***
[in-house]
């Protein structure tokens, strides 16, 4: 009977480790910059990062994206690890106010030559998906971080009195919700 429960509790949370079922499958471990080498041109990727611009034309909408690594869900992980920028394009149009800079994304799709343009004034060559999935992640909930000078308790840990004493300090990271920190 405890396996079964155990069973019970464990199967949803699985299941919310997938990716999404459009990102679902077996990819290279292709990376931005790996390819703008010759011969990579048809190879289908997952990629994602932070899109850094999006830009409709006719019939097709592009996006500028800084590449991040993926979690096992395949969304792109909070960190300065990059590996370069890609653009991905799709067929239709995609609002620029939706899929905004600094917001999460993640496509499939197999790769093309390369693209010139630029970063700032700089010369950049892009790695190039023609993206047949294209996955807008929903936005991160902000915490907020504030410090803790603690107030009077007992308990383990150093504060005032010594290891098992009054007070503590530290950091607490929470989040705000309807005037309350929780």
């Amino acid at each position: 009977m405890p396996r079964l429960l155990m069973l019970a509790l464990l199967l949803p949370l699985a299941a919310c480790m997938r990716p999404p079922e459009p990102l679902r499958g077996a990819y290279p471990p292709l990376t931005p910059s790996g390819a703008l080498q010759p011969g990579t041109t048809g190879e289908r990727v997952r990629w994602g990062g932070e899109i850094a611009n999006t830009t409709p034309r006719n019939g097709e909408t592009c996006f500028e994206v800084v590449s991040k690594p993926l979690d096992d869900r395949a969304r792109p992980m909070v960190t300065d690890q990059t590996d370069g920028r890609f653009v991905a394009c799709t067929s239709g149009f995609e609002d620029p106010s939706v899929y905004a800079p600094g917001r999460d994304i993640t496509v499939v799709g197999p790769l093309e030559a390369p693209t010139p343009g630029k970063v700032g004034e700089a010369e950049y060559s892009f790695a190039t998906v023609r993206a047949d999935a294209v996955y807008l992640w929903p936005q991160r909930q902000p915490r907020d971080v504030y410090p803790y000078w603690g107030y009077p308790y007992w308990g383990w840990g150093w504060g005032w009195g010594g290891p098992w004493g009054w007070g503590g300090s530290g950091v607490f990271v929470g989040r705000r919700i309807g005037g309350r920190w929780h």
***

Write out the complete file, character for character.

[in-house]
């Protein structure tokens, strides 16, 4: 009977480790910059990062994206690890106010030559998906971080009195919700 429960509790949370079922499958471990080498041109990727611009034309909408690594869900992980920028394009149009800079994304799709343009004034060559999935992640909930000078308790840990004493300090990271920190 405890396996079964155990069973019970464990199967949803699985299941919310997938990716999404459009990102679902077996990819290279292709990376931005790996390819703008010759011969990579048809190879289908997952990629994602932070899109850094999006830009409709006719019939097709592009996006500028800084590449991040993926979690096992395949969304792109909070960190300065990059590996370069890609653009991905799709067929239709995609609002620029939706899929905004600094917001999460993640496509499939197999790769093309390369693209010139630029970063700032700089010369950049892009790695190039023609993206047949294209996955807008929903936005991160902000915490907020504030410090803790603690107030009077007992308990383990150093504060005032010594290891098992009054007070503590530290950091607490929470989040705000309807005037309350929780």
């Amino acid at each position: 009977m405890p396996r079964l429960l155990m069973l019970a509790l464990l199967l949803p949370l699985a299941a919310c480790m997938r990716p999404p079922e459009p990102l679902r499958g077996a990819y290279p471990p292709l990376t931005p910059s790996g390819a703008l080498q010759p011969g990579t041109t048809g190879e289908r990727v997952r990629w994602g990062g932070e899109i850094a611009n999006t830009t409709p034309r006719n019939g097709e909408t592009c996006f500028e994206v800084v590449s991040k690594p993926l979690d096992d869900r395949a969304r792109p992980m909070v960190t300065d690890q990059t590996d370069g920028r890609f653009v991905a394009c799709t067929s239709g149009f995609e609002d620029p106010s939706v899929y905004a800079p600094g917001r999460d994304i993640t496509v499939v799709g197999p790769l093309e030559a390369p693209t010139p343009g630029k970063v700032g004034e700089a010369e950049y060559s892009f790695a190039t998906v023609r993206a047949d999935a294209v996955y807008l992640w929903p936005q991160r909930q902000p915490r907020d971080v504030y410090p803790y000078w603690g107030y009077p308790y007992w308990g383990w840990g150093w504060g005032w009195g010594g290891p098992w004493g009054w007070g503590g300090s530290g950091v607490f990271v929470g989040r705000r919700i309807g005037g309350r920190w929780h």